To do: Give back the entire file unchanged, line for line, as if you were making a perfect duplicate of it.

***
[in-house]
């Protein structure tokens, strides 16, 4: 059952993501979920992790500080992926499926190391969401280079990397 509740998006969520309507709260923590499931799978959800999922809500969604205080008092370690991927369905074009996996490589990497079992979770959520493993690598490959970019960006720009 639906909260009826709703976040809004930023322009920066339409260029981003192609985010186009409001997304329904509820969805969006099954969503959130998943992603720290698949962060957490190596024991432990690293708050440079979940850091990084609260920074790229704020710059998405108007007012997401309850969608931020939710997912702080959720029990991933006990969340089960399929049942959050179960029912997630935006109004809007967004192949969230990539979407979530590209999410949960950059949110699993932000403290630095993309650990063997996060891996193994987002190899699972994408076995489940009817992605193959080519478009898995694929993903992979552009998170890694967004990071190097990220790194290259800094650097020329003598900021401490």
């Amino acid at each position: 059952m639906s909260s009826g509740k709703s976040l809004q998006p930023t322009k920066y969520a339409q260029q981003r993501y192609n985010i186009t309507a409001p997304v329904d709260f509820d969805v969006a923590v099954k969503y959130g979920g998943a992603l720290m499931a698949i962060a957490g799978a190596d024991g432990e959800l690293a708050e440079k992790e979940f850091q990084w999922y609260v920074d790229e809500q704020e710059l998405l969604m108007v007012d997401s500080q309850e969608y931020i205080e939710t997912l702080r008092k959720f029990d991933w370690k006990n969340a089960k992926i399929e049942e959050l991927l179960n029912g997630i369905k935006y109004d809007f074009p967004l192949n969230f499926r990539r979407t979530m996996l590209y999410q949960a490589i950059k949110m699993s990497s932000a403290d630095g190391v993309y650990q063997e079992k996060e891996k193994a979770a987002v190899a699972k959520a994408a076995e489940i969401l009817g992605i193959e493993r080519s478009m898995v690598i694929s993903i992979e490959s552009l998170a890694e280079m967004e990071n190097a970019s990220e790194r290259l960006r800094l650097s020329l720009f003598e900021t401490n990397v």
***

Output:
[in-house]
């Protein structure tokens, strides 16, 4: 059952993501979920992790500080992926499926190391969401280079990397 509740998006969520309507709260923590499931799978959800999922809500969604205080008092370690991927369905074009996996490589990497079992979770959520493993690598490959970019960006720009 639906909260009826709703976040809004930023322009920066339409260029981003192609985010186009409001997304329904509820969805969006099954969503959130998943992603720290698949962060957490190596024991432990690293708050440079979940850091990084609260920074790229704020710059998405108007007012997401309850969608931020939710997912702080959720029990991933006990969340089960399929049942959050179960029912997630935006109004809007967004192949969230990539979407979530590209999410949960950059949110699993932000403290630095993309650990063997996060891996193994987002190899699972994408076995489940009817992605193959080519478009898995694929993903992979552009998170890694967004990071190097990220790194290259800094650097020329003598900021401490």
């Amino acid at each position: 059952m639906s909260s009826g509740k709703s976040l809004q998006p930023t322009k920066y969520a339409q260029q981003r993501y192609n985010i186009t309507a409001p997304v329904d709260f509820d969805v969006a923590v099954k969503y959130g979920g998943a992603l720290m499931a698949i962060a957490g799978a190596d024991g432990e959800l690293a708050e440079k992790e979940f850091q990084w999922y609260v920074d790229e809500q704020e710059l998405l969604m108007v007012d997401s500080q309850e969608y931020i205080e939710t997912l702080r008092k959720f029990d991933w370690k006990n969340a089960k992926i399929e049942e959050l991927l179960n029912g997630i369905k935006y109004d809007f074009p967004l192949n969230f499926r990539r979407t979530m996996l590209y999410q949960a490589i950059k949110m699993s990497s932000a403290d630095g190391v993309y650990q063997e079992k996060e891996k193994a979770a987002v190899a699972k959520a994408a076995e489940i969401l009817g992605i193959e493993r080519s478009m898995v690598i694929s993903i992979e490959s552009l998170a890694e280079m967004e990071n190097a970019s990220e790194r290259l960006r800094l650097s020329l720009f003598e900021t401490n990397v």